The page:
The Heavenly Sword by Alice Poon
I read it as a(n): digital ARC
Length: 390 pp
Her Grace’s rating: 4 out of 5 stars
Alice Poon delivers the first of a duology epic fantasy based in Chinese mythology and kung fu. In this first novel, Sai’er is a simple village girl training in the ancient arts of kung fu. Thanks to a helpful sprite, she learns she is the reincarnation of the goddess Chang’e. She must go on a quest to stop the wicked Sky Wolf, who is reincarnated as the Ming Dynasty Emperor Zhu Di. Aided by her foster brother Binhong and several other friends, both mortal and supernatural, Sai’er embarks on an adventure rivaling any in the fantasy genre.
I enjoyed this, as I did Poon’s earlier books. She does a terrific job of blending fantasy, mythology, and real history all together to make a credible story. I would almost categorize this book magical realism rather than fantasy simply because the elements of magic are so closely woven into the factual parts of the story. They just…belong. Of course Sai’er has a sprite friend. Of course she is an immortal sent to earth. It could be no other way. There isn’t any suspension of disbelief while reading this, it’s just the way things are in Sai’er’s life. So that is particularly well done on the author’s part.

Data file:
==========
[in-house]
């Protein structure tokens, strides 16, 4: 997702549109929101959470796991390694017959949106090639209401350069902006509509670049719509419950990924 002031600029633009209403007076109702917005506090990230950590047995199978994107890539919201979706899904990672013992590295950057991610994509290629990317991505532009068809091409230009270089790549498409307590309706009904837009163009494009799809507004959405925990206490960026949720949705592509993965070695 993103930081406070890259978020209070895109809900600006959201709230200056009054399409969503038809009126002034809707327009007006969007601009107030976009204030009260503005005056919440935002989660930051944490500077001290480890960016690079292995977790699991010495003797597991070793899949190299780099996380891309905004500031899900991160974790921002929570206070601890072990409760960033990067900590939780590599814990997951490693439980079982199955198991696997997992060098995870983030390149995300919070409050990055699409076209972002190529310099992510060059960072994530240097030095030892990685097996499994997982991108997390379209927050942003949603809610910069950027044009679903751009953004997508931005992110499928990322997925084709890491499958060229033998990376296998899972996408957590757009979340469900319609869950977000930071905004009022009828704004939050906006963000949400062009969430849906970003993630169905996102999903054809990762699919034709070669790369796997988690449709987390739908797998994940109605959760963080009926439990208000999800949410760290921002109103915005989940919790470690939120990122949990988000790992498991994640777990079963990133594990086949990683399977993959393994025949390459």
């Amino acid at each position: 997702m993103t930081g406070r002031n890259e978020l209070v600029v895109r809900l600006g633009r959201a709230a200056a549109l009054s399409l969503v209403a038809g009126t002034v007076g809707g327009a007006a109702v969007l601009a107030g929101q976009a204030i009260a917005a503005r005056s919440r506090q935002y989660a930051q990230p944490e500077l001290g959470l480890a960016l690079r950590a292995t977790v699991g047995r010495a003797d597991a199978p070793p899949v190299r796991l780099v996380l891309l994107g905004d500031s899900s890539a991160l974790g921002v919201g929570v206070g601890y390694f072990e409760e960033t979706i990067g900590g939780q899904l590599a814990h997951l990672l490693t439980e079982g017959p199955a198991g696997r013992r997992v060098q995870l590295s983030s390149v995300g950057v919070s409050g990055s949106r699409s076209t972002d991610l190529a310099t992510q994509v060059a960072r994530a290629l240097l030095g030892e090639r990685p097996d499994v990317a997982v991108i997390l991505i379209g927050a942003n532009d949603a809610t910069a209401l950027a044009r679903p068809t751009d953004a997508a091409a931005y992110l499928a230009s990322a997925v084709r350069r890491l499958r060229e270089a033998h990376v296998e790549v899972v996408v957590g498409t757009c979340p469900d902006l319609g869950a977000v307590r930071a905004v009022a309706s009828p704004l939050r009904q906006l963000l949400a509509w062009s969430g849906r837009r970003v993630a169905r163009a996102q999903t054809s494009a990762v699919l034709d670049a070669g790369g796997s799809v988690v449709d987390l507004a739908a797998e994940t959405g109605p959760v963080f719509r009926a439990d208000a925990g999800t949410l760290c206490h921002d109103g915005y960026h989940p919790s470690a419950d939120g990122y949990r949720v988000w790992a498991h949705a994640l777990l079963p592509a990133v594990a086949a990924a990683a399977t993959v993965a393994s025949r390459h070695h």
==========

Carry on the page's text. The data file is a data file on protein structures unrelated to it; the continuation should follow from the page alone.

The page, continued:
I did have a little trouble, mostly in the earlier parts of the book, with the pacing. This is a very fast-paced story (which is fine, it adds to the kung fu feel of the plot for me), but sometimes I felt like I overlooked something when, for example, I thought we were in one place and then the narration kicked us over to a different place. For example, Sai’er and Binhong were traveling and one minute they were on a very steep staircase carved into a cliff and the next they were surrounded by imperial guards and there was a courtyard. The text hadn’t indicated any other setting prior to that so it was a little jarring to change settings like that. But then I got used to the pacing and it was fine after that.
I think for someone like me, whose experience with wuxia/kung fu extends to Crouching Tiger, Hidden Dragon and a handful of Jackie Chan films, this is a very good introduction to the genre. Poon talks about her lifelong love of wuxia (Chinese martial arts/kung fu novels), and references Jin Yong. I had never heard of him before so now I am tempted to read some of his works. Apparently, he’s big in the genre… I never would have learned about him had I not read this book. I always appreciate a book that teaches me something!
I don’t think this necessarily has to be an adult novel, either. Yes, there’s some sex and gore, but I don’t think it was gratuitous or anything inappropriate for a teen to read. Maybe that’s just my Gen X showing. My parents had no clue what I was reading – or where I was, really – most of the time. So maybe take it with a grain of salt, but this read-all-of-Stephen-King’s-and-V.C.-Andrews’-then-published-works-by-the-time-I-was-12 GenXer thinks it’s totally fine for teen readers as well.